Repairing a Russell Hobbs 9299 Toaster

We have had this toaster for several years. It's been reliable, solid and looks suitably retro in the kitchen. Suddenly one day we weren't able to push the sliding knobs down any more and it couldn't be made to work. The solution was either to chuck it out (which I balked at since I assumed that it would be potentially fixable and because it wasn't a cheap throwaway item) or try to repair it. A search of the internet revealed little of use so out came the toolkit.

The plastic base of the toaster is held in by four cross-head screws which come out easily. The power cable has one cross head screw and then a nasty surprise up its sleeve: a star head screw (shown below) which is going to be a nuisance unless you have the right tool. Digging in my toolkit I found a suitable driver for it, this must only be the second time I've ever used it. Slackening the power cable grip allows you to remove the base and then disconnect the power lead.

Getting the guts out of the toaster is simple once you pull off the movable black knobs. Despite them hanging on grimly, I eventually prised them free as they really are just a push fit, though an exceptionally tight one. There's a push-in connector on a ribbon cable that goes to the buttons on the outer case and this has to be disconnected before you can extricate the innards from the chrome outer.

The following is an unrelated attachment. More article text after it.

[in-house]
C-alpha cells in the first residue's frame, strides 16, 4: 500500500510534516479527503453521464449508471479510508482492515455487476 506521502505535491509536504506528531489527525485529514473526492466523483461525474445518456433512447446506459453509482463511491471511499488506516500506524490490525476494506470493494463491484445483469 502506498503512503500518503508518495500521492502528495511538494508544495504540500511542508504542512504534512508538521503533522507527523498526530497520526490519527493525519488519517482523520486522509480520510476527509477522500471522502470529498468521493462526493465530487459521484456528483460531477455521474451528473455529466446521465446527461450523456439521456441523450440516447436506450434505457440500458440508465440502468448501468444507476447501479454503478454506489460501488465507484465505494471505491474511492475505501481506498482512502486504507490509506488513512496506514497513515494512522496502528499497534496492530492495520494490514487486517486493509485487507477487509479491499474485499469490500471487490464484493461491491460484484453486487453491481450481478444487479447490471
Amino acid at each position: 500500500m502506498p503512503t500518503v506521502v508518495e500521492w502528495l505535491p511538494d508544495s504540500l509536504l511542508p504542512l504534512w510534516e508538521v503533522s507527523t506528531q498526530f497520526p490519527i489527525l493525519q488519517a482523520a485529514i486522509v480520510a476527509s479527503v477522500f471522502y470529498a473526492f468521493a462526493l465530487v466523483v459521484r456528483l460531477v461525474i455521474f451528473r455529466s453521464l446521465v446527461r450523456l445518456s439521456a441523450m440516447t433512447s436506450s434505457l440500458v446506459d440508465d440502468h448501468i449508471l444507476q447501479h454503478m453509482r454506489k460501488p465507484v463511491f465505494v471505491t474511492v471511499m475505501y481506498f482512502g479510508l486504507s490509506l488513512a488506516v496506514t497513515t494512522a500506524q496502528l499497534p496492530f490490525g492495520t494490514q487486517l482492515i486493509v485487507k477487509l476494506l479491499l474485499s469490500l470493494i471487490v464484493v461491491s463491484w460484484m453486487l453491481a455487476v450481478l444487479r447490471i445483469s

In my case, the juggling around that got the black knobs off and freed up the case was enough to allow the left hand mechanism to come free and work again, no longer jammed towards the top of its travel. This proved to be extremely fortunate as I'd otherwise have been baffled as to the root of the problem.

The photo of the pressed-metal U-shaped slider (centre of photo with spring attached to it) shows the two metal posts that it slides up and down and in the foreground the electromagnet that holds it down during toasting (foreground bottom left, two red wires). What isn't clear is that the upper limit of the slider's travel is enforced by a pressing attached to the main chassis, a simple lip that protrudes to prevent the slider moving further upwards.

The second slider, the one that comes into play when you are toasting more than two slices, was still firmly wedged and wouldn't move. For some unaccountable reason the slider had managed to wedge itself above the protruding chassis lip. Despite denials from the family, the only way I can see this happening is some substantial shock being applied to the body of the toaster, perhaps being dropped from a height of a couple of feet or more. A bit of levering with a screwdriver got it back below the lip and the mechanism then moved just like before. After reassembly, the toaster worked just like new.

If you look really, really carefully in the 'Innards' photo you can just about make out that the left-hand slider is below the lip and held against it by the spring whilst the right hand one is a millimetre or so higher, wedged above it, but you need to focus hard to spot it.


U-shaped Slider

Cable Connector


Star Screw